CDC Admits Teens Vaccinated With Pfizer or Moderna at Higher Risk of Heart Inflammation

In guidance quietly updated June 1, the Centers for Disease Control and Prevention said there is a higher-than-expected number of cases of myocarditis among young teens after the second dose of an mRNA COVID vaccine.

Based on a May 24 report from the CDC’s Advisory Committee on Immunization Practices (ACIP) COVID-19 Vaccine Safety Technical Work Group (VaST), the CDC on June 1 updated its website with the following language:

“Data from VAERS [Vaccine Adverse Events Reporting System] show that in the 30-day window following dose 2 mRNA COVID-19 vaccination, there was a higher number of observed than expected myocarditis/pericarditis cases in 16–24-year-olds.”

The updated language differed significantly from the CDC’s statement two weeks earlier, which said rates of myocarditis were not higher among vaccinated people.

On May 17, the ACIP said it was investigating reports of myocarditis and pericarditis occurring after mRNA COVID vaccine — particularly in adolescents and young adults — that seemed to occur more often in males than females, more often following the second dose and typically within four days after vaccination. Most cases appeared to be “mild.”

The CDC’s VaST Work Group originally said its monitoring systems had not found more cases of myocarditis than would be expected in the population, but members of the committee on vaccinations said healthcare providers should be made aware of the reports of the “potential adverse event.”

On May 26, the CDC announced it was investigating 18 reports of heart inflammation in recently vaccinated teens in Connecticut who received a COVID vaccine. All 18 cases resulted in hospitalization.

A study published June 4 in the journal Pediatrics reported seven boys between the ages of 14 and 19 were hospitalized for heart inflammation and chest pain within four days of receiving the second dose of Pfizer’s COVID vaccine, The Defender reported. None of the teens were critically ill, but all were hospitalized.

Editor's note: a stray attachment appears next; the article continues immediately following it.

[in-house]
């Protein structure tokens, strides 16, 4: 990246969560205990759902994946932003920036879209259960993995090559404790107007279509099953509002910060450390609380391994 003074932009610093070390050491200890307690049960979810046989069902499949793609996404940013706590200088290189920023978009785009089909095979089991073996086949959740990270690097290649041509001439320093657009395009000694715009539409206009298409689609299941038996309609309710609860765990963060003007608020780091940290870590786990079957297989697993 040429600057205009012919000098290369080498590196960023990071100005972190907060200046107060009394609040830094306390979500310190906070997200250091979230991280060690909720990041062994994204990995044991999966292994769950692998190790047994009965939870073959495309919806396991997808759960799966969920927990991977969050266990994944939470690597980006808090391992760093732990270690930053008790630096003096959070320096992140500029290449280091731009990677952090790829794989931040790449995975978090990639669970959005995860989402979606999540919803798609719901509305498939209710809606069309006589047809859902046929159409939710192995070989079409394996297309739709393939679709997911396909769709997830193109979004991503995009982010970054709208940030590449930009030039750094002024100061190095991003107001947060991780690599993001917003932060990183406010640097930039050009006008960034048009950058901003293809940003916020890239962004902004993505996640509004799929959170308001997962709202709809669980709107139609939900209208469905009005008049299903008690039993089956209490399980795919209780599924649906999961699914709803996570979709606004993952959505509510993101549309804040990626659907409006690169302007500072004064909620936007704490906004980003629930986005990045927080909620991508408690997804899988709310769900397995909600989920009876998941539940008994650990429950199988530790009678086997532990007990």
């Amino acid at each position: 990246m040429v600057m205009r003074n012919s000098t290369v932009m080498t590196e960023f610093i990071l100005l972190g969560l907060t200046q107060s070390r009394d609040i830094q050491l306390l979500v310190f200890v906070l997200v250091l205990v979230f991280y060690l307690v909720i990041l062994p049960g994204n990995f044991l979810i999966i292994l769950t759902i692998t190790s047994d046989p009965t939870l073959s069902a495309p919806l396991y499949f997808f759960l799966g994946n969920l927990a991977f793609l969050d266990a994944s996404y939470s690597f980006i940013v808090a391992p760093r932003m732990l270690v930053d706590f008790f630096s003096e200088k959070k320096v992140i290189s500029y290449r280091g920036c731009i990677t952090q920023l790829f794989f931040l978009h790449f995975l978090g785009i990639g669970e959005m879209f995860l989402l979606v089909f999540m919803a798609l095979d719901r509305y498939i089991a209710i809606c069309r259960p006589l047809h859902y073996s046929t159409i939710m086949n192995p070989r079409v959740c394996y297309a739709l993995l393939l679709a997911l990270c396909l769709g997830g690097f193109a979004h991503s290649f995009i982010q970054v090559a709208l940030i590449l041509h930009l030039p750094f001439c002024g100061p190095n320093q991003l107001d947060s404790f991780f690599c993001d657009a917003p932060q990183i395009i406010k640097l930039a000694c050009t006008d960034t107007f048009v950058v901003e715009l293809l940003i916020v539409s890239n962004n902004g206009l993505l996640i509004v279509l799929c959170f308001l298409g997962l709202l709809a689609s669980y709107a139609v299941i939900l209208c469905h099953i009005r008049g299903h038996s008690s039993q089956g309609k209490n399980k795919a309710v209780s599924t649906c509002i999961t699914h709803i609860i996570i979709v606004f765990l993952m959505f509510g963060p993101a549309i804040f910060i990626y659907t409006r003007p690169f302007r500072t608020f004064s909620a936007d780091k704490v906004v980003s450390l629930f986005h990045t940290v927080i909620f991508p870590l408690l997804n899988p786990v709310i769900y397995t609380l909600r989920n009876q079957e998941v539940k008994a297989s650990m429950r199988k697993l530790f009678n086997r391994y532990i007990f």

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Only one of the seven boys in the Pediatrics report displayed evidence of a possible previous COVID infection, and doctors determined none of them had a rare inflammatory condition linked with COVID or pre-existing conditions.

The study’s authors concluded it is possible myocarditis or pericarditis may be an additional rare adverse event related to systemic reactogenicity, but “No causal relationship between vaccine administration and myocarditis has been established.”

As The Defender reported today, the Oregon Health Authority has confirmed at least 11 cases of myocarditis or pericarditis — inflammation of the sac surrounding the heart — in all age groups following COVID vaccination.

The latest data from the CDC’s Vaccine Adverse Events Reporting System (VAERS) showed 40 casesof heart inflammation in the 12-17 year adolescent age group reported after COVID vaccination — all associated with Pfizer.

On June 2, Israeli health officials found a “probable” link between Pfizer’s COVID vaccine — which the country has relied on almost exclusively in its vaccination drive — and dozens of cases of heart inflammation in young men following the second dose.

After the ministry received reports of heart inflammation, including myocarditis, following recent COVID vaccination, a panel of experts were appointed to investigate the issue

In a statement, Pfizer said there is still no indication the cases are due to its vaccine. Myocarditis is often caused by viral infections, and COVID infections have been reported to cause the condition, the drugmaker said.

Pfizer’s partner, BioNTech, said more than 300 million doses of the COVID vaccine have been administered globally and the “benefit-risk profile” of the vaccine remains positive.

“A careful assessment of the reports is ongoing and it has not been concluded,” the company said. “Adverse events, including myocarditis and pericarditis, are being regularly and thoroughly reviewed by the companies as well as by regulatory authorities.”

By Megan Redshaw Via Children’s Health Defense
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